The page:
SALT LAKE CITY – Thousands of Utahns watched the sky Sunday evening for the first annular eclipse visible in the US since 1994.
Southern and central Utah provide the best view of the rare celestial event and thousands have gathered in the small southern Utah town of Kanarraville to catch a glimpse of the full ‘ring of fire,’ but residents of northern Utah were still able to see a partial solar eclipse.
“If you’re on that magic line that runs through central and southern Utah, you will have an annular eclipse, like a golden wedding ring about to touch the mountains,” said Patrick Wiggins, a NASA Solar System ambassador.
The eclipse was first visible over the western horizon at around 6:30 p.m. and lasted until 8:30 p.m. with the best viewing time at around 7:30 p.m.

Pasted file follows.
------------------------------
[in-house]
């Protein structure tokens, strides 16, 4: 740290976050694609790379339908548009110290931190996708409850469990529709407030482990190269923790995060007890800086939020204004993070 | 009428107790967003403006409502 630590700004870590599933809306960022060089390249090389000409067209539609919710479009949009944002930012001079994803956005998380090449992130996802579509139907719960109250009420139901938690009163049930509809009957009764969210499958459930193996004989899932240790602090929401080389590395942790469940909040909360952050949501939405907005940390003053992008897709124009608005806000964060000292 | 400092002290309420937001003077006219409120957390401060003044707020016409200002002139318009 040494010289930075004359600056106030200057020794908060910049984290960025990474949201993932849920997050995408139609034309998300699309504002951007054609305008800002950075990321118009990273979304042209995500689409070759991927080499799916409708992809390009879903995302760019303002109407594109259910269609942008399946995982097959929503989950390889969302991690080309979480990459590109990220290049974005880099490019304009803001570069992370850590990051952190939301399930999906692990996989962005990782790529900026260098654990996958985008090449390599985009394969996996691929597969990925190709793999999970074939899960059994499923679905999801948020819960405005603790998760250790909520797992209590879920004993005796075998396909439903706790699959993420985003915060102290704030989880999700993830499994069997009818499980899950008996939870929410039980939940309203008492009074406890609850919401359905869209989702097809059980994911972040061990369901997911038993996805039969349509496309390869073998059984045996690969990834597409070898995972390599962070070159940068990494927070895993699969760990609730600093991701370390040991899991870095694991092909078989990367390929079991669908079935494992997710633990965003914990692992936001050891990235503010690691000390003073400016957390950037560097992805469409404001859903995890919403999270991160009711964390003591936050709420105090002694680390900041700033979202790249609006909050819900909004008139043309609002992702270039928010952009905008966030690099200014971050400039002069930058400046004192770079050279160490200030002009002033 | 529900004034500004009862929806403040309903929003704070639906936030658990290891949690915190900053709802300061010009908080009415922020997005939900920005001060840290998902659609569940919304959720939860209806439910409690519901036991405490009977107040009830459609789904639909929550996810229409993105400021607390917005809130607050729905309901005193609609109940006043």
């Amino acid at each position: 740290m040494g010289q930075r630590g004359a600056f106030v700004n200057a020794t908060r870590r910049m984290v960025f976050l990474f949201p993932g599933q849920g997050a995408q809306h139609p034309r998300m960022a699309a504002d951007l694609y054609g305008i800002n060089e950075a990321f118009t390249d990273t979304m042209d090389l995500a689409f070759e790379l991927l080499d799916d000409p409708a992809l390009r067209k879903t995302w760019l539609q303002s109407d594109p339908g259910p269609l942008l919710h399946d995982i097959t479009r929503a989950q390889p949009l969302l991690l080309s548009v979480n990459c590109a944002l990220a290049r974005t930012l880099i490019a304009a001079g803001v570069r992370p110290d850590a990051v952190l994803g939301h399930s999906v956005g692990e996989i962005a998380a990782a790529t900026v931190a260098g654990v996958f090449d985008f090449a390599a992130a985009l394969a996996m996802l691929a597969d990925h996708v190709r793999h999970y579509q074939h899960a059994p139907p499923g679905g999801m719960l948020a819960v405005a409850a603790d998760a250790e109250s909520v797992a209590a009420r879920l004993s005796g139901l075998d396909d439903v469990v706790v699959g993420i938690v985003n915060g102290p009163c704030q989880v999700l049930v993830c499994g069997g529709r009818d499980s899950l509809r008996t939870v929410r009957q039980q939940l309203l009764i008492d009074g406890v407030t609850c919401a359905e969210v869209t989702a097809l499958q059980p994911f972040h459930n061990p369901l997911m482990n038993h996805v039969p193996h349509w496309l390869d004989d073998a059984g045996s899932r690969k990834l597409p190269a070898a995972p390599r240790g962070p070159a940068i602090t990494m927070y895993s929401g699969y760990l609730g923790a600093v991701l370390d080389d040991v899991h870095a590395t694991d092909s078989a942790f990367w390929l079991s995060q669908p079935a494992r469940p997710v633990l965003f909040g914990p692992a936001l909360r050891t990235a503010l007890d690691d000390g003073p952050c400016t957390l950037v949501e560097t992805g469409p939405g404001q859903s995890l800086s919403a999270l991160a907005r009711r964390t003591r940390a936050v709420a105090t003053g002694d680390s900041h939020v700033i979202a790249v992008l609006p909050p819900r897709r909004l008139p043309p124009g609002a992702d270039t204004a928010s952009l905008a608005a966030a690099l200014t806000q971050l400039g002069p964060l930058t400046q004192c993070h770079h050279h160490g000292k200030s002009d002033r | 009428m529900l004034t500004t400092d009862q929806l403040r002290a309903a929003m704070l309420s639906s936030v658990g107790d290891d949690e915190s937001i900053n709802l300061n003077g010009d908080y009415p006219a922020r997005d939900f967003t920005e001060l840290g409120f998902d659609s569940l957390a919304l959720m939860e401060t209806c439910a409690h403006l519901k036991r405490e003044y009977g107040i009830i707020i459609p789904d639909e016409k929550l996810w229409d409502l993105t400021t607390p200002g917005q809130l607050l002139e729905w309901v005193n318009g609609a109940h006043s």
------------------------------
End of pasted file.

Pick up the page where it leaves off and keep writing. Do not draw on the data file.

Special eye protection is needed to stare at the sun without suffering severe damage to the eye–partial or even full blindness are possible–and Utahns have swarmed local science shops to get their own pair.
The Clark Planetarium in downtown Salt Lake City says they’ve sold more than 25,000 pairs of the glasses, and they’re all sold out. Volunteers will be at the planetarium with telescopes and binoculars equipped with special solar filters on Sunday evening.
The next annular eclipse visible in Utah won’t occur until 2023.